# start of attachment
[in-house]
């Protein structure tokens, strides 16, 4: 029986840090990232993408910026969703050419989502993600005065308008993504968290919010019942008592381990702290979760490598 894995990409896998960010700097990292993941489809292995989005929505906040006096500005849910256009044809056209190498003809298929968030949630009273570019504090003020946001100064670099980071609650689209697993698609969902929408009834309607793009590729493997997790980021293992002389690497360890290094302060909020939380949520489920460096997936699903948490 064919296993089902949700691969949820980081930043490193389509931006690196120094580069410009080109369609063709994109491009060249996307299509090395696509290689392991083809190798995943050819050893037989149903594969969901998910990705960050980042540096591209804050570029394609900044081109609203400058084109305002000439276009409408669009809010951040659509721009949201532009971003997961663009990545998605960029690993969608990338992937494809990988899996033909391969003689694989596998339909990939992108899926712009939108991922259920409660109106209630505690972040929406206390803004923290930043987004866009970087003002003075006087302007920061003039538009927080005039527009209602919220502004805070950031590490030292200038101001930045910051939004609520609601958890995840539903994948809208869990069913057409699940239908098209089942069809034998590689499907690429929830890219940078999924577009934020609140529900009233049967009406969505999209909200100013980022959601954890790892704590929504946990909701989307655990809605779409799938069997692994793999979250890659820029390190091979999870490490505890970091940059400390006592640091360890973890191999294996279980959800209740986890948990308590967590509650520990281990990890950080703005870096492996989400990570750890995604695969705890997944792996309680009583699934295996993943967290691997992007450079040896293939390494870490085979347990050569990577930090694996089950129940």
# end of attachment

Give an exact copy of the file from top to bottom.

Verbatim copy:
[in-house]
């Protein structure tokens, strides 16, 4: 029986840090990232993408910026969703050419989502993600005065308008993504968290919010019942008592381990702290979760490598 894995990409896998960010700097990292993941489809292995989005929505906040006096500005849910256009044809056209190498003809298929968030949630009273570019504090003020946001100064670099980071609650689209697993698609969902929408009834309607793009590729493997997790980021293992002389690497360890290094302060909020939380949520489920460096997936699903948490 064919296993089902949700691969949820980081930043490193389509931006690196120094580069410009080109369609063709994109491009060249996307299509090395696509290689392991083809190798995943050819050893037989149903594969969901998910990705960050980042540096591209804050570029394609900044081109609203400058084109305002000439276009409408669009809010951040659509721009949201532009971003997961663009990545998605960029690993969608990338992937494809990988899996033909391969003689694989596998339909990939992108899926712009939108991922259920409660109106209630505690972040929406206390803004923290930043987004866009970087003002003075006087302007920061003039538009927080005039527009209602919220502004805070950031590490030292200038101001930045910051939004609520609601958890995840539903994948809208869990069913057409699940239908098209089942069809034998590689499907690429929830890219940078999924577009934020609140529900009233049967009406969505999209909200100013980022959601954890790892704590929504946990909701989307655990809605779409799938069997692994793999979250890659820029390190091979999870490490505890970091940059400390006592640091360890973890191999294996279980959800209740986890948990308590967590509650520990281990990890950080703005870096492996989400990570750890995604695969705890997944792996309680009583699934295996993943967290691997992007450079040896293939390494870490085979347990050569990577930090694996089950129940």